The hottest homes on the market these days are those priced below $350,000, says Pavich, indicating a need for affordable housing. These homes are rare in Estero, representing less than 20 percent of what’s currently on the market.
Regional economics and ‘the dog’
There is one caveat to all the enthusiasm surrounding Estero’s rapid growth. Think of the national economy as a dog, says Westley, director of FGCU’s Regional Economic Research Institute (RERI). Florida is the tail, and Southwest Florida is near the tip of the tail. When the dog is happy, the tail is up, and that tip is wagging. It’s the most expressive part of the animal. But when the dog is sad, the tail lowers, and the tip drags the ground.
“Data from our region indicate we tend to overheat during the boom, and then it overcorrects during the bust,” observes Westley. “The question is, when will the bust come?”
The U.S. is enjoying the longest economic expansion period in the nation’s history, having lasted more than a decade. Economists like Westley have been predicting a correction for years, but politically motivated policies creating “cheap money” may continue a while longer, he says.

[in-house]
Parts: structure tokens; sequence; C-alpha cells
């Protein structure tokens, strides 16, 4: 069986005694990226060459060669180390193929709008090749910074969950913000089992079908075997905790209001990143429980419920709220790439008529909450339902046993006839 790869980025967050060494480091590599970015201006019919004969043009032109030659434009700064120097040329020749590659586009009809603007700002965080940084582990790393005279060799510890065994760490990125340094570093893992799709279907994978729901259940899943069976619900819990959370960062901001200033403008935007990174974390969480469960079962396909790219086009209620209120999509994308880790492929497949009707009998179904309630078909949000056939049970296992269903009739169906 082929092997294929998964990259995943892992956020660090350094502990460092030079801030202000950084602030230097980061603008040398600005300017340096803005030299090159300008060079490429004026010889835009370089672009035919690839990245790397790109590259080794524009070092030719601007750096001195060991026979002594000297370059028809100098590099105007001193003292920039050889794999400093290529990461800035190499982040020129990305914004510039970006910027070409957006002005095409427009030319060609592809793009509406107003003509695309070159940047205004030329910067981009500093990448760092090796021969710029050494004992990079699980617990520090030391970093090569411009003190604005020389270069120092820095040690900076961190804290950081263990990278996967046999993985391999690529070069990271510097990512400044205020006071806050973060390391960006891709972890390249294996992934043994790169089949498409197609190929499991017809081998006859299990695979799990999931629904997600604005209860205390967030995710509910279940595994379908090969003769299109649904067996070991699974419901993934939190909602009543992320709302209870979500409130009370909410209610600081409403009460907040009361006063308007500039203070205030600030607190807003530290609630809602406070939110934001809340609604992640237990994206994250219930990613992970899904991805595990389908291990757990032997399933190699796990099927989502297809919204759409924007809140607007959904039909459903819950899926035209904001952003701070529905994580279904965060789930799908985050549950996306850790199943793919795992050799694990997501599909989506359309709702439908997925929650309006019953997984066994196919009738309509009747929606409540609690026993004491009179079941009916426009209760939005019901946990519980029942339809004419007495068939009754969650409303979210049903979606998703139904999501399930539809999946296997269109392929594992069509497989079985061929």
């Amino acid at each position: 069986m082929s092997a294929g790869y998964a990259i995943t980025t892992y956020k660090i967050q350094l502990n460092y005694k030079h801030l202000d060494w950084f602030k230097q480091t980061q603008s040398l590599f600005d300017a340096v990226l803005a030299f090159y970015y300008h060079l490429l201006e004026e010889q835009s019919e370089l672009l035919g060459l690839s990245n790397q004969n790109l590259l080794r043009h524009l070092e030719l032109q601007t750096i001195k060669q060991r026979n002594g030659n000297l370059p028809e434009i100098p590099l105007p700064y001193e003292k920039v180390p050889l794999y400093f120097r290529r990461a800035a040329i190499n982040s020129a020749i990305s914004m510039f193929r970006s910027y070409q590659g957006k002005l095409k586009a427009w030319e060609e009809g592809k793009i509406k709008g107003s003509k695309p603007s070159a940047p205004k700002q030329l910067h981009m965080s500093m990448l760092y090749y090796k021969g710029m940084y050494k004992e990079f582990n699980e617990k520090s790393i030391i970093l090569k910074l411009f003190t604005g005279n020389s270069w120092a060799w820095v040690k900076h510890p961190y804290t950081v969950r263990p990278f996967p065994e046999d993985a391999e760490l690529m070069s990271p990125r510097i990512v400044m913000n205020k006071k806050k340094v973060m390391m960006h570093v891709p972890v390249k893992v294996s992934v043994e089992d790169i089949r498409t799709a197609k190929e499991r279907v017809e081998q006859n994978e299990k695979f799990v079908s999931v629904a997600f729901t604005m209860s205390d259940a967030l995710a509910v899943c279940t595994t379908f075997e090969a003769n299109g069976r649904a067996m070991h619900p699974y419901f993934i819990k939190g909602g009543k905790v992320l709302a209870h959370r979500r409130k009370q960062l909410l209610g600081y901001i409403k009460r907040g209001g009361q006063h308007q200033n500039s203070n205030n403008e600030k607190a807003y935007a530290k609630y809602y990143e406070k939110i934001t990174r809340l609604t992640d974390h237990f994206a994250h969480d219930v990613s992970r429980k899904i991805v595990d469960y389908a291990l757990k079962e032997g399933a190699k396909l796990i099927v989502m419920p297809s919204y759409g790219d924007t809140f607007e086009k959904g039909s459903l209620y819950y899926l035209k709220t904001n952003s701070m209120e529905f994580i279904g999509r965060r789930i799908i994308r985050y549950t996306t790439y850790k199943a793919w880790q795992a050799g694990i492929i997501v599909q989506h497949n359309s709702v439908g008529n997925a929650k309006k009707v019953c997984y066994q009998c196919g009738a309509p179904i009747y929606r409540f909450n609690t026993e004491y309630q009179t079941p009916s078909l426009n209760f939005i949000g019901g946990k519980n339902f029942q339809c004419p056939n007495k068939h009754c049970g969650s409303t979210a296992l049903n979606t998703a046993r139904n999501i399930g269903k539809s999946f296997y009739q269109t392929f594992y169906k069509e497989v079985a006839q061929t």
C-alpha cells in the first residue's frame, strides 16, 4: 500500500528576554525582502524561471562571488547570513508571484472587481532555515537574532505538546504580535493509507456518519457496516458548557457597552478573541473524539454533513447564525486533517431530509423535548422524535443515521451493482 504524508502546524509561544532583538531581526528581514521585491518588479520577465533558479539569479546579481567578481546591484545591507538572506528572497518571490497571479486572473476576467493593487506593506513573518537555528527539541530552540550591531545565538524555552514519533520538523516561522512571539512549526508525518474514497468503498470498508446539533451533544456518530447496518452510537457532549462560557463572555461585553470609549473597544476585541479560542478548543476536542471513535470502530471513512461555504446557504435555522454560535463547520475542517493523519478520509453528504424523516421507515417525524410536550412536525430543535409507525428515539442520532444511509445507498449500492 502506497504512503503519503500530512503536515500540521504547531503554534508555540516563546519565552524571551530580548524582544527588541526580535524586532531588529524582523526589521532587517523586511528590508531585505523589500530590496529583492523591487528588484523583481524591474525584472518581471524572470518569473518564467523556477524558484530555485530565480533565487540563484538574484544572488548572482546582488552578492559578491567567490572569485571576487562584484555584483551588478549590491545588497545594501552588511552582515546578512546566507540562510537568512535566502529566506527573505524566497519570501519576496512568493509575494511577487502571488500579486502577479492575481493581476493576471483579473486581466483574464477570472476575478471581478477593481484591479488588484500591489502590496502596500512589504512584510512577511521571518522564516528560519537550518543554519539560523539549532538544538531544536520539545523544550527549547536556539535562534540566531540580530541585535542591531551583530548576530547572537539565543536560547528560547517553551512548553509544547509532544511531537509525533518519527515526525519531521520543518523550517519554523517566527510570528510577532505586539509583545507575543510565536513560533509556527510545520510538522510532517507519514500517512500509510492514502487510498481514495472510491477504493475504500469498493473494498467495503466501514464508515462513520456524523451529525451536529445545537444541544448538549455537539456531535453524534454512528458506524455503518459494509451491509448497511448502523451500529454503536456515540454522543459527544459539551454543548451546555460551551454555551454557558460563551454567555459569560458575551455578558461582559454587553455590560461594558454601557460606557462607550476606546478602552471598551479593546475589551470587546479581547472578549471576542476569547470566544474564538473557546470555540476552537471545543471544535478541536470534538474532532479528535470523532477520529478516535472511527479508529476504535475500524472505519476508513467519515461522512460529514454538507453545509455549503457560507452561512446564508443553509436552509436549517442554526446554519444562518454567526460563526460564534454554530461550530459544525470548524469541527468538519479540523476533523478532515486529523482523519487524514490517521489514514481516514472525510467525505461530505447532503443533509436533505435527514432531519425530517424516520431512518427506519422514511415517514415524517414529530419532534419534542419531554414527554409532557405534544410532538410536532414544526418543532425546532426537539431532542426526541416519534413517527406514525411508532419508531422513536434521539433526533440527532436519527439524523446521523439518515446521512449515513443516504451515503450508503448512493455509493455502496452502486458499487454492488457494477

Meanwhile, few people in Southwest Florida seem worried. The RERI’s most recent Executive Business Climate Survey collected responses from 129 local executives. Ninety percent said they expect the economy to improve or stay the same in 2020. Nearly half increased employment in 2019, and about the same percentage expect to increase employment in 2020. Additionally, 56 percent plan to increase investments in the coming year.
Regional economic indicators show many positive signs, including an unemployment rate lower than the national and state averages. During the past year, the region saw a 12 percent increase in airport passenger activity, an 11 percent increase in tourist tax revenues, and an eight percent increase in single-family home sales.
No matter what happens on the national level, most folks in Estero are confident our Village will continue to thrive in 2020.
“I am very optimistic because I have great confidence in the decision makers I see,” says Bonvillian. “We have a lot of brain power at work here. To work around dynamic people with dynamic ideas is invigorating.”